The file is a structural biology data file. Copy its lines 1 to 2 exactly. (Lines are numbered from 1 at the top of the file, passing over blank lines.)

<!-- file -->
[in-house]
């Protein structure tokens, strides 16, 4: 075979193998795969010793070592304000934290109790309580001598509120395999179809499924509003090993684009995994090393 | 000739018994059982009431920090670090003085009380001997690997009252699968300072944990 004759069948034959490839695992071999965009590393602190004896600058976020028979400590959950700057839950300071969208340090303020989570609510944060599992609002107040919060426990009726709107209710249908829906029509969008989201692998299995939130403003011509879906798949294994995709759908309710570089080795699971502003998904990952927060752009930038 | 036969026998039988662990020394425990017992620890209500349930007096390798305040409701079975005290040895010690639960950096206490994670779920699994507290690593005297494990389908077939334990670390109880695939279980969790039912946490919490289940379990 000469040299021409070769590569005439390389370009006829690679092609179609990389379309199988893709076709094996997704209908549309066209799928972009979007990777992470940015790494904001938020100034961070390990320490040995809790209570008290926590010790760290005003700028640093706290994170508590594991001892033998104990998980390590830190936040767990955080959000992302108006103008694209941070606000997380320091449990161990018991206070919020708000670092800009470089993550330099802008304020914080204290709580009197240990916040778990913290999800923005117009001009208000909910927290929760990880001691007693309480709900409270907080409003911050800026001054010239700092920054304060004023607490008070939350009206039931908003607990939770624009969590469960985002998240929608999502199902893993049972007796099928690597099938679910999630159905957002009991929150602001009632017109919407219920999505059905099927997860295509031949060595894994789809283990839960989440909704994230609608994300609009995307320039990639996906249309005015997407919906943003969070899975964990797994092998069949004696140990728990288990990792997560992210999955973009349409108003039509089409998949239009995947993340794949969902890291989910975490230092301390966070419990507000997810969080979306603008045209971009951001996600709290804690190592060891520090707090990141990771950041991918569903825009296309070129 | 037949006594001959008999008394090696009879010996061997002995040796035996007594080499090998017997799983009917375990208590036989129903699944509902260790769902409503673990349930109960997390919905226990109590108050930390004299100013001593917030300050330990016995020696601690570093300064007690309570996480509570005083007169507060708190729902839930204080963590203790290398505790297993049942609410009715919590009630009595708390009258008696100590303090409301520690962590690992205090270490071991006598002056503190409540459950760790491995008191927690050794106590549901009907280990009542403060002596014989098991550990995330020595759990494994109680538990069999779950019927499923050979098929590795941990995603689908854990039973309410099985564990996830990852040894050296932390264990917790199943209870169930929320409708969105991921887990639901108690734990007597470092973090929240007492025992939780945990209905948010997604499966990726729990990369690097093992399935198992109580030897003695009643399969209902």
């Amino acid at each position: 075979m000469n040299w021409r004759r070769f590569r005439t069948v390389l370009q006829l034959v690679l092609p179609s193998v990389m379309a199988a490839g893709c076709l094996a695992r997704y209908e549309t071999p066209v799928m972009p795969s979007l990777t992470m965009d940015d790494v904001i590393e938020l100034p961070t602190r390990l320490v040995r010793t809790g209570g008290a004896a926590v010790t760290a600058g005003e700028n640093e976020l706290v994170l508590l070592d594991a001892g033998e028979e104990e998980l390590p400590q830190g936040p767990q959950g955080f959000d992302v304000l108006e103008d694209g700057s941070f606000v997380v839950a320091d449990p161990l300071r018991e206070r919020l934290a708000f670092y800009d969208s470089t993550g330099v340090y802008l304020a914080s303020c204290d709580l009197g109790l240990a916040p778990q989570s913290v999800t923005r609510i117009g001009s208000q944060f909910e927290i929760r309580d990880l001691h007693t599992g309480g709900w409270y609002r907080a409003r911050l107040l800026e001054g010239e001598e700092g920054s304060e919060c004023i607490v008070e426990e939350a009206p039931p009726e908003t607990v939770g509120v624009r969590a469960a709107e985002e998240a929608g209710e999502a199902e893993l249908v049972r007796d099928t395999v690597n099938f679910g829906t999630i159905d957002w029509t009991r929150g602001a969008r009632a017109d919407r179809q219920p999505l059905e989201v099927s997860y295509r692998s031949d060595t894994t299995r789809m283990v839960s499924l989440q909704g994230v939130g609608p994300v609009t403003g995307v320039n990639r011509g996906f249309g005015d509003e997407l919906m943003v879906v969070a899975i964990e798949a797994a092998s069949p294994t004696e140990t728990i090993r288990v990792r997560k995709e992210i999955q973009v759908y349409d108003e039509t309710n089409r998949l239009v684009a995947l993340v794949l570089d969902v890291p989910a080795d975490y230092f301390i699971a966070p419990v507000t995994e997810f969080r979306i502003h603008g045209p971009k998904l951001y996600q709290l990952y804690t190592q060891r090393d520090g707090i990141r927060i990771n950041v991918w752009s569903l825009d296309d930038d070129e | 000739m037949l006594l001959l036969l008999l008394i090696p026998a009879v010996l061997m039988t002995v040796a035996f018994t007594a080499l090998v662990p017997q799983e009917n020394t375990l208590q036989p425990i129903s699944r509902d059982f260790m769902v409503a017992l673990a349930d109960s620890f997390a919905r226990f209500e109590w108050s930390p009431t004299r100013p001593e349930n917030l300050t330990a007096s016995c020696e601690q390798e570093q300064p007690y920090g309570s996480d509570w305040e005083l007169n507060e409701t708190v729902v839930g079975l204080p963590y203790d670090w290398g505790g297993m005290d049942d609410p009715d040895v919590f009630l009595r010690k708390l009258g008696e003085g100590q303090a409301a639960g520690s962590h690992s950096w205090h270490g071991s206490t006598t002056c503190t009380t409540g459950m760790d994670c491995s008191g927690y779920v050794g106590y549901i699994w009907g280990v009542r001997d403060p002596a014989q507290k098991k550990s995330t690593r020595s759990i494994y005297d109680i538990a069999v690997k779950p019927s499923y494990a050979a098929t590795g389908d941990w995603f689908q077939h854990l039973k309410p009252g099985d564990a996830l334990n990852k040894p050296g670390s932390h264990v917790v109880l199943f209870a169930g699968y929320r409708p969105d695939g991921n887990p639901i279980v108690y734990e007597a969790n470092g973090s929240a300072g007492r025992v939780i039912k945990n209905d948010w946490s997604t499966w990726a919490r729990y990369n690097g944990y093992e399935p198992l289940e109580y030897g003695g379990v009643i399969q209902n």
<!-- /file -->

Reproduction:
[in-house]
């Protein structure tokens, strides 16, 4: 075979193998795969010793070592304000934290109790309580001598509120395999179809499924509003090993684009995994090393 | 000739018994059982009431920090670090003085009380001997690997009252699968300072944990 004759069948034959490839695992071999965009590393602190004896600058976020028979400590959950700057839950300071969208340090303020989570609510944060599992609002107040919060426990009726709107209710249908829906029509969008989201692998299995939130403003011509879906798949294994995709759908309710570089080795699971502003998904990952927060752009930038 | 036969026998039988662990020394425990017992620890209500349930007096390798305040409701079975005290040895010690639960950096206490994670779920699994507290690593005297494990389908077939334990670390109880695939279980969790039912946490919490289940379990 000469040299021409070769590569005439390389370009006829690679092609179609990389379309199988893709076709094996997704209908549309066209799928972009979007990777992470940015790494904001938020100034961070390990320490040995809790209570008290926590010790760290005003700028640093706290994170508590594991001892033998104990998980390590830190936040767990955080959000992302108006103008694209941070606000997380320091449990161990018991206070919020708000670092800009470089993550330099802008304020914080204290709580009197240990916040778990913290999800923005117009001009208000909910927290929760990880001691007693309480709900409270907080409003911050800026001054010239700092920054304060004023607490008070939350009206039931908003607990939770624009969590469960985002998240929608999502199902893993049972007796099928690597099938679910999630159905957002009991929150602001009632017109919407219920999505059905099927997860295509031949060595894994789809283990839960989440909704994230609608994300609009995307320039990639996906249309005015997407919906943003969070899975964990797994092998069949004696140990728990288990990792997560992210999955973009349409108003039509089409998949239009995947993340794949969902890291989910975490230092301390966070419990507000997810969080979306603008045209971009951001996600709290804690190592060891520090707090990141990771950041991918569903825009296309070129 | 037949006594001959008999008394090696009879010996061997002995040796035996007594080499090998017997799983009917375990208590036989129903699944509902260790769902409503673990349930109960997390919905226990109590108050930390004299100013001593917030300050330990016995020696601690570093300064007690309570996480509570005083007169507060708190729902839930204080963590203790290398505790297993049942609410009715919590009630009595708390009258008696100590303090409301520690962590690992205090270490071991006598002056503190409540459950760790491995008191927690050794106590549901009907280990009542403060002596014989098991550990995330020595759990494994109680538990069999779950019927499923050979098929590795941990995603689908854990039973309410099985564990996830990852040894050296932390264990917790199943209870169930929320409708969105991921887990639901108690734990007597470092973090929240007492025992939780945990209905948010997604499966990726729990990369690097093992399935198992109580030897003695009643399969209902």